A good fish story is never truly finished
It continues to develop as the years go by. Larry Hanson, of Henderson, began working on his big fish story when he purchased his first boat in 1997.
June 20, 2020 - 10:00 am
When it comes to fishing, some people make the mistake of thinking that all you need is a rod, a reel and a tackle box full of assorted lures and hooks. Those things will get you started. But to be a real fisherman, you also need at least one good fish story to go with all that gear. A collection of fish stories is even better.
However, a fish story is something you cannot purchase at your favorite outdoor store. True fish stories can only be obtained by spending time on the water with a fishing rod in your hand, and they are never truly finished. A true fish story continues to develop as the years go by, and its details remain somewhat flexible.
Larry Hanson, of Henderson, began working on his big fish story when he purchased his first boat in 1997 and started fishing for striped bass at Willow Beach. During the ensuing years, Hanson spent what he described as many enjoyable days on the water there, but the fish were never cooperative.
“I’ve been fishing Willow Beach for 23 years. And you know what’s crazy about that is I’ve never got a hit on anything out there. Ever. It’s amazing!” said Hanson with a hearty laugh.
That laugh reflected a change to Hanson’s story. A change that occurred June 11 when Hanson took friend Greg Berthelot to Willow Beach as kind of a farewell outing before the latter moved out of state.
Since this was a last-minute outing, the duo did not launch the boat until 3 p.m., rather late compared to the typical launch time for anglers who fish for the big stripers known to inhabit that portion of Lake Mohave. But perhaps that was just what Hanson needed to change his luck.
With Berthelot at the wheel, Hanson threw out a SPRO BBZ-1 swimbait and began trolling south from the marina. Within minutes Hanson felt the unmistakable tug of a large striper hitting the six-inch trout imitation.
“The pole just locked up, and as soon as I grabbed it out of my rod holder, I felt the tug. And I said, man I got something on here. My heart just started pumping because, like I said, after all those years (with) nothing and here it is,” said Hanson. “All of a sudden I see the fish, its body came out of the water and it really got exciting.”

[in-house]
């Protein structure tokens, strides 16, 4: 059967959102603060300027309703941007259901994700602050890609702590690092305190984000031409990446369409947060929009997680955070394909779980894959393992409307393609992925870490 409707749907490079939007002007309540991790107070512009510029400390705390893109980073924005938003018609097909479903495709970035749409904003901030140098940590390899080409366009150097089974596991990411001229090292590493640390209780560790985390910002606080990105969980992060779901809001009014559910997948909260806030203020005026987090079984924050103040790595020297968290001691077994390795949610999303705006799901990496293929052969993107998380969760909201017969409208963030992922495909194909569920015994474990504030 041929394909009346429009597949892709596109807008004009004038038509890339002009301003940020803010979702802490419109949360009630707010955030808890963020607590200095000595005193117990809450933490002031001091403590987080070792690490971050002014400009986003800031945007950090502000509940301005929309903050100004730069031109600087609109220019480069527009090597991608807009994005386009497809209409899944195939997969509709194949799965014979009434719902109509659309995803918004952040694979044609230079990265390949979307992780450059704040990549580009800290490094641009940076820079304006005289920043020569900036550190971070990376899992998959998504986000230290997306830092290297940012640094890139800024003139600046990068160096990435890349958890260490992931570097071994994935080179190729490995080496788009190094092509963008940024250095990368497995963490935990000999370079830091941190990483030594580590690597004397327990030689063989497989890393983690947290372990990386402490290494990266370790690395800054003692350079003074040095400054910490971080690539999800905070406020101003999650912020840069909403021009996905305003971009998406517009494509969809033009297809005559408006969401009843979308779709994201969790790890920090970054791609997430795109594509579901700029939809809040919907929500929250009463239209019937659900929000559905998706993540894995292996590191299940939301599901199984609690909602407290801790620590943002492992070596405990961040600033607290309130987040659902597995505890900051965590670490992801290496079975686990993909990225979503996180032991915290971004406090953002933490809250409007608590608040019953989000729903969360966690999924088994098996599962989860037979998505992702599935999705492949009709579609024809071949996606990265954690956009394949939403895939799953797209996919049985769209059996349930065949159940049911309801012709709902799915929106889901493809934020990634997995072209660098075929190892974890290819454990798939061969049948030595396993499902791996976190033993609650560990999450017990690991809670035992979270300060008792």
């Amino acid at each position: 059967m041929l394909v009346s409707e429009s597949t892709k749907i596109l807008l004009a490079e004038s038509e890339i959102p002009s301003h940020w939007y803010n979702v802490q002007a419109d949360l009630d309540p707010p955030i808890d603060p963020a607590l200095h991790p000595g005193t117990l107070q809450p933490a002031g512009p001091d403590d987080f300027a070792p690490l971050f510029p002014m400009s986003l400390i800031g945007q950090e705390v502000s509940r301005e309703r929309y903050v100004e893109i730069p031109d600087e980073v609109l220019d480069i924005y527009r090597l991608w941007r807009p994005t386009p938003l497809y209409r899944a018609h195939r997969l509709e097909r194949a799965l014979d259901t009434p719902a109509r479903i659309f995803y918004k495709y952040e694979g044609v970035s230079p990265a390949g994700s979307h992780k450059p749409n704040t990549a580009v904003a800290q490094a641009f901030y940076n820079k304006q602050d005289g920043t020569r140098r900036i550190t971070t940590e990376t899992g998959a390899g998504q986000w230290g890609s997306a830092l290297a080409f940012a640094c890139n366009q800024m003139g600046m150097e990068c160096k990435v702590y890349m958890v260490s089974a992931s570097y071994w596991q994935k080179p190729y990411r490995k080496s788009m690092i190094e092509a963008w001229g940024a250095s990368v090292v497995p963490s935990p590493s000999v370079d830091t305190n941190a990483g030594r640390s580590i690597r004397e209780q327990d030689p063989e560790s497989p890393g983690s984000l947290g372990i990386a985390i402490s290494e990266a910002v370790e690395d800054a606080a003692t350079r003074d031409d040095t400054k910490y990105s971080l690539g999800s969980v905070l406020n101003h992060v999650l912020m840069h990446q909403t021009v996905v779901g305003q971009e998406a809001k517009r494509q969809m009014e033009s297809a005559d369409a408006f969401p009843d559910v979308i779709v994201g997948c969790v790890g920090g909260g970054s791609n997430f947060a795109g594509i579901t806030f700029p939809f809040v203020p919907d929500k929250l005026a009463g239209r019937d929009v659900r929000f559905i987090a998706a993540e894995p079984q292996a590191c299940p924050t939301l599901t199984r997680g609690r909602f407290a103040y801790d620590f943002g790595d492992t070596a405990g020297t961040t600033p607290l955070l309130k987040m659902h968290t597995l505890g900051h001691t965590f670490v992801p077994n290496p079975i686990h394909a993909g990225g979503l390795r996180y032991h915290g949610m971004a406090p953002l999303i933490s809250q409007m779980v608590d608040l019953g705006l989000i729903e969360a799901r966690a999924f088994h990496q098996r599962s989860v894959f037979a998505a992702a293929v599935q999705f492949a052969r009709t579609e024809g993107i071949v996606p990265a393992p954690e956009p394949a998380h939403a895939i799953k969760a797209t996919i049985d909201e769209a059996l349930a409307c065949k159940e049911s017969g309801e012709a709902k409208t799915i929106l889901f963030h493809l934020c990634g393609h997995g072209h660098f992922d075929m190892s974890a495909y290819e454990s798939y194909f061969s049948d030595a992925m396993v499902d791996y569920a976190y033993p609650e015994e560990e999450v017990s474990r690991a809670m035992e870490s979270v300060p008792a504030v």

Hanson’s first-ever Willow Beach striper weighed in at 18.1 pounds. The two men looked at each other and Berthelot said, “You know, I’ve never seen a fish that big. If we don’t catch another fish the rest of the day, I’m happy.”
Not a bad way to get rid of the skunk that had been hanging on for so long, but the updates to Hanson’s fish story were just beginning.
About 20 minutes later, the swimbait fooled another striper. A 32-inch bruiser that measured 18 inches around its low-slung belly, weighed just over 22 pounds and battled Hanson for about 15 minutes. At that point, “we can’t believe what’s happening,” exclaimed Hanson. “Not just one, now we got two!”
But the story took a strange turn when the anglers went to place the fish on the stringer with their first catch and found that the 18-pounder had somehow managed to free itself. Because that fish was too large for the Hanson’s metal stringer, he had used a piece of ⅝ rope instead and now the fish was gone. Undaunted, he replaced the rope with a tow strap and went back to trolling.
About a half hour later, Hanson’s rod bent over yet again.
“All of a sudden I see the tip of my pole just slam the water. Talk about excitement! And I said, ‘Greg put into neutral, I got something!’” said Hanson.
“That’s a snag, not a fish,” Berthelot replied.
Hanson’s snag turned out to be a 33-pound striper that measure more than 42 inches from nose to tail and had a girth of 24 inches. Not a bad early birthday present for Hanson, who turned 50 on Monday. And not a bad way to update a 23-year-old fish story.
I wonder how big those fish will be in a year or two.
Freelance writer Doug Nielsen is a conservation educator for the Nevada Department of Wildlife. His “In the Outdoors” column, published Thursday, is not affiliated with or endorsed by the NDOW. Any opinions he states in his column are his own. Find him on Facebook at @dougwritesoutdoors. He can be reached at firstname.lastname@example.org